{[ promptMessage ]}

Bookmark it

{[ promptMessage ]}


CASE30_UnitedAirlines - United Airlines INTRODUCTION United...

Info iconThis preview shows pages 1–3. Sign up to view the full content.

View Full Document Right Arrow Icon
United Airlines INTRODUCTION United Airlines is the fourth largest passenger airline in the U.S. in terms of market share. Only recently emerging from bankruptcy before the severe economic downturn in 2008, the company is finding it difficult to regain solid footing. Sharply declining air travel and revenues are forcing the company to take somewhat desperate measures to finance operations. With a 2008 net loss in excess of $5 billion, United is under immediate pressure to stabilize financial performance. In addition, enormous competitive challenges threaten to undermine current and future prospects for success. Unless the airline is able to restore profitability and establish a strategy which will ensure competitiveness in today's passenger airline industry, its survival is less than certain. What industry conditions impact the level of competitive rivalry among passenger airlines? What insights are revealed by comparing the resources, capabilities, performance, and strategies of United's major competitors? Can any viable strategies be identified by conducting a SWOT Analysis? What strategic initiatives should CEO Tilton pursue to address the company's dire situation? ANALYSIS Industry and Competitor Environments Competitive Rivalry . A variety of industry conditions can impact the level of competitive rivalry among firms. The intense level of competitive rivalry among passenger airlines is influenced by the following dynamics. Competitors are relatively equal in size and power, which leads to vigorous competitive actions and responses. Industry growth is slow. Low- or no-growth markets garner more aggressive rivalry as firms battle to increase market share by attracting competitors' customers. Actions and responses to protect market share can be fierce and typically result in reduced profitability for all industry participants. Fixed costs are high. Consequently, management is driven to do whatever it can to maximize productive capacity and spread costs across higher volumes. For commercial airlines, this has led to excess capacity across the market. To fill excess seats, firms cut ticket prices, and competition intensifies. United Airlines - 1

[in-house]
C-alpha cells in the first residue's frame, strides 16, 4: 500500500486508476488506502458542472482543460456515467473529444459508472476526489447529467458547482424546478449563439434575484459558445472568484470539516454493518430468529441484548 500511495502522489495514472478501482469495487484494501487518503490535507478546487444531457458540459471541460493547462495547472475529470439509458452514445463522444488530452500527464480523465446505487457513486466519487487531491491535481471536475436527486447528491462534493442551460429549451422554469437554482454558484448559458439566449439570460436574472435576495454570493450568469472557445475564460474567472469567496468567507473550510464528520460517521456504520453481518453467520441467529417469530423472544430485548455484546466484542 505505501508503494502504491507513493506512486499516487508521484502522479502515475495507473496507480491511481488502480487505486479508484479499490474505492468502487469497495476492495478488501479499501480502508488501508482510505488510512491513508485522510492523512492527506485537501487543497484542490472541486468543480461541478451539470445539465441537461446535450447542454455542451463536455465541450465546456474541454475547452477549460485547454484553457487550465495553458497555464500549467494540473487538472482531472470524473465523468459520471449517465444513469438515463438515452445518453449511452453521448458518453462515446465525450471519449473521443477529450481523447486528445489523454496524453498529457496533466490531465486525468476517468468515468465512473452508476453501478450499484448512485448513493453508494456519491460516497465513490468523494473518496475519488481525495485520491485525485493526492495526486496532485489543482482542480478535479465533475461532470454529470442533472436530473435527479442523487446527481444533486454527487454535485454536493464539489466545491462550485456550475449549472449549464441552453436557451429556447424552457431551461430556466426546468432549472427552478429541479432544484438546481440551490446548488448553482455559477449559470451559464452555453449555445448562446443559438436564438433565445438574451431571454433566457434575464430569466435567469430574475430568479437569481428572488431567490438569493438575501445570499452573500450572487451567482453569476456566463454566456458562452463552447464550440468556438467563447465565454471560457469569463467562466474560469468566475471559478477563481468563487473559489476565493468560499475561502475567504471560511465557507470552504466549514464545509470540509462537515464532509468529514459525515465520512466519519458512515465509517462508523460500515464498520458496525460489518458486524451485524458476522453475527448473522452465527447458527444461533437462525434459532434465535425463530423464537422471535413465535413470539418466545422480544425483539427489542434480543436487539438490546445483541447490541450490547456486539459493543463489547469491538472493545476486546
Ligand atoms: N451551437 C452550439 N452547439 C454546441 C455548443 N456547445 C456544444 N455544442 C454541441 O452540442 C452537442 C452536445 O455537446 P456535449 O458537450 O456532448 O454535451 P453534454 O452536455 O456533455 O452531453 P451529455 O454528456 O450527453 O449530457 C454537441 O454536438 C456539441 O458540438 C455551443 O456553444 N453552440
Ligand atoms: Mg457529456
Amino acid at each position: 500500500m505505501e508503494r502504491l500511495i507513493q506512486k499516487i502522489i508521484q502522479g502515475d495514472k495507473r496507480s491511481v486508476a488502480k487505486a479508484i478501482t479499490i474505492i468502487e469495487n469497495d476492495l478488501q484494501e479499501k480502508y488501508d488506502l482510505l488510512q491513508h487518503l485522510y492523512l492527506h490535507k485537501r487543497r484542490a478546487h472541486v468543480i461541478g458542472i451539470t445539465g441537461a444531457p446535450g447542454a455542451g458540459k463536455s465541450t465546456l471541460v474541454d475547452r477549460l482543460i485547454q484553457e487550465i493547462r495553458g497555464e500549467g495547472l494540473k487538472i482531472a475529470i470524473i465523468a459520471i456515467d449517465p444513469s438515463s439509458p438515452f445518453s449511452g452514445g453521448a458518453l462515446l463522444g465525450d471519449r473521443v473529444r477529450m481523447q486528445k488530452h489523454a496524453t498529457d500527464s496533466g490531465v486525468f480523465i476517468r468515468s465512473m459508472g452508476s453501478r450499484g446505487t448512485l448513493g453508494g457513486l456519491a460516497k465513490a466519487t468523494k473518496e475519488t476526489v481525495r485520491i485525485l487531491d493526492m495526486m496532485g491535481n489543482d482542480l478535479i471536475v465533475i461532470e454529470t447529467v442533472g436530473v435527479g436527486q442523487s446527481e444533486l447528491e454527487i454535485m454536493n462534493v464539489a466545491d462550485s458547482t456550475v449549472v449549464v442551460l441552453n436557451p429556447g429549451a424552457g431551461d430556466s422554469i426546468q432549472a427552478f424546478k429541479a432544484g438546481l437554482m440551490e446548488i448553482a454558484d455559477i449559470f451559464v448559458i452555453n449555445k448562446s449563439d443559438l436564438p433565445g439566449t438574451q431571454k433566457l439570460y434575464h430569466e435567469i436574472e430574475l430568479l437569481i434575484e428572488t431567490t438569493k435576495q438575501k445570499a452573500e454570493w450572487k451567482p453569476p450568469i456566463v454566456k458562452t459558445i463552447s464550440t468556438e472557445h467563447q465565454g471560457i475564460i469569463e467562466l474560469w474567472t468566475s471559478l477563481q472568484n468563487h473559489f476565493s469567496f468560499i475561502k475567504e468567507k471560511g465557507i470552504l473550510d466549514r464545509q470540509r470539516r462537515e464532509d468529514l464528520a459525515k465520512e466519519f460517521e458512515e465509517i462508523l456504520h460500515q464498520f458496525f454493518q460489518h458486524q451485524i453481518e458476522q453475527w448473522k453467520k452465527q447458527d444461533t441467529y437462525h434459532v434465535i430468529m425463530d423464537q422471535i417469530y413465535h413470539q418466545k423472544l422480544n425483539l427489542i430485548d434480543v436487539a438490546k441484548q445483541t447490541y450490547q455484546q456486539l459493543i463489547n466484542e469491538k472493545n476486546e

Background image of page 1

Info iconThis preview has intentionally blurred sections. Sign up to view the full version.

View Full Document Right Arrow Icon
United Airlines An absence of effective differentiation, customer loyalty, and switching costs also intensifies rivalry. In the U.S. airline industry, buyer decisions are based on price and destination. Relatively high strategic stakes exist for airlines. With the exception of some small cargo transportation operations, U.S. carriers are not diversified and are highly dependent on succeeding in passenger air travel. The existence of high exit barriers (including economic, strategic, and emotional factors) explains why airlines continue to compete in an industry that produces minimal return on invested capital. Specialized assets and the fixed costs of exiting the market deter owners from transitioning investments into another, more lucrative, industry. A strategic group is a set of organizations which emphasize similar strategic
Background image of page 2
Image of page 3
This is the end of the preview. Sign up to access the rest of the document.

{[ snackBarMessage ]}

Page1 / 7

CASE30_UnitedAirlines - United Airlines INTRODUCTION United...

This preview shows document pages 1 - 3. Sign up to view the full document.

View Full Document Right Arrow Icon bookmark
Ask a homework question - tutors are online